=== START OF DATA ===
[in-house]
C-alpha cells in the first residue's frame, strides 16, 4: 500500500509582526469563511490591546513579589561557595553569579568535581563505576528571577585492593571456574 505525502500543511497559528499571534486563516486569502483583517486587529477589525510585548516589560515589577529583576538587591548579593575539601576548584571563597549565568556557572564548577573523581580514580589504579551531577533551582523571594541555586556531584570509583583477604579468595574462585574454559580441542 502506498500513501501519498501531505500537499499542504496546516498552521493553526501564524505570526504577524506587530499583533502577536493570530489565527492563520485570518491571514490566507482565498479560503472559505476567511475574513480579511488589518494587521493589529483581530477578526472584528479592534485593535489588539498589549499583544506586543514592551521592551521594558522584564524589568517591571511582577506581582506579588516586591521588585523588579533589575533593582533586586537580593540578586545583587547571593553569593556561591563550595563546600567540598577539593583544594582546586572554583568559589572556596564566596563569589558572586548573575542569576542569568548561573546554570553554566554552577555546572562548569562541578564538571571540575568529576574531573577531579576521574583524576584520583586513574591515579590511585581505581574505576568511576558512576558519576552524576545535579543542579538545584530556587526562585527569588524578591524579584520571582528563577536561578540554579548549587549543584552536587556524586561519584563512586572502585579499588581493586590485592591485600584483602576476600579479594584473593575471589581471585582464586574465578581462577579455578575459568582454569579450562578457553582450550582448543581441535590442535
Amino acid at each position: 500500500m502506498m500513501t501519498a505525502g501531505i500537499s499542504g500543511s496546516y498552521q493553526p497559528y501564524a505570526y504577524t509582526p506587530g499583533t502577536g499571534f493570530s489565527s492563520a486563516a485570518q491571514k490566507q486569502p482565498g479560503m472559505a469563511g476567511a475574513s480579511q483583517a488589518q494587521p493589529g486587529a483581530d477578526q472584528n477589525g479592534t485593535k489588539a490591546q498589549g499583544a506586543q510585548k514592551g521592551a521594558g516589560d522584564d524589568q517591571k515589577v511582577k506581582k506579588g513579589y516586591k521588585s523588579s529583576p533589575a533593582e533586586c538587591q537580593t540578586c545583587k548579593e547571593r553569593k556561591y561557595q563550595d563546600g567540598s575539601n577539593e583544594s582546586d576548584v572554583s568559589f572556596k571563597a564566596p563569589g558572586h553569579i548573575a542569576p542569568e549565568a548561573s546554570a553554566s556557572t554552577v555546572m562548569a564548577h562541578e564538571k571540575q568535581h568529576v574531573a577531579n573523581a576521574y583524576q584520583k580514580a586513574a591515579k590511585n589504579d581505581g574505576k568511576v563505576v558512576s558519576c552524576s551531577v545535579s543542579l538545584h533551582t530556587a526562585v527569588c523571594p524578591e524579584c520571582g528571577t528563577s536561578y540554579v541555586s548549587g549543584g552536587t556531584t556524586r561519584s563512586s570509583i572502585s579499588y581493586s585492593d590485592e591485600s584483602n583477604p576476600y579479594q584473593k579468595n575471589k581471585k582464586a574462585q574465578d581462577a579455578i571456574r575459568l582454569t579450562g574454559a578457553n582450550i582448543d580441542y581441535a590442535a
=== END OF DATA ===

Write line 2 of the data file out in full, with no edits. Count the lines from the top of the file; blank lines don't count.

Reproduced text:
C-alpha cells in the first residue's frame, strides 16, 4: 500500500509582526469563511490591546513579589561557595553569579568535581563505576528571577585492593571456574 505525502500543511497559528499571534486563516486569502483583517486587529477589525510585548516589560515589577529583576538587591548579593575539601576548584571563597549565568556557572564548577573523581580514580589504579551531577533551582523571594541555586556531584570509583583477604579468595574462585574454559580441542 502506498500513501501519498501531505500537499499542504496546516498552521493553526501564524505570526504577524506587530499583533502577536493570530489565527492563520485570518491571514490566507482565498479560503472559505476567511475574513480579511488589518494587521493589529483581530477578526472584528479592534485593535489588539498589549499583544506586543514592551521592551521594558522584564524589568517591571511582577506581582506579588516586591521588585523588579533589575533593582533586586537580593540578586545583587547571593553569593556561591563550595563546600567540598577539593583544594582546586572554583568559589572556596564566596563569589558572586548573575542569576542569568548561573546554570553554566554552577555546572562548569562541578564538571571540575568529576574531573577531579576521574583524576584520583586513574591515579590511585581505581574505576568511576558512576558519576552524576545535579543542579538545584530556587526562585527569588524578591524579584520571582528563577536561578540554579548549587549543584552536587556524586561519584563512586572502585579499588581493586590485592591485600584483602576476600579479594584473593575471589581471585582464586574465578581462577579455578575459568582454569579450562578457553582450550582448543581441535590442535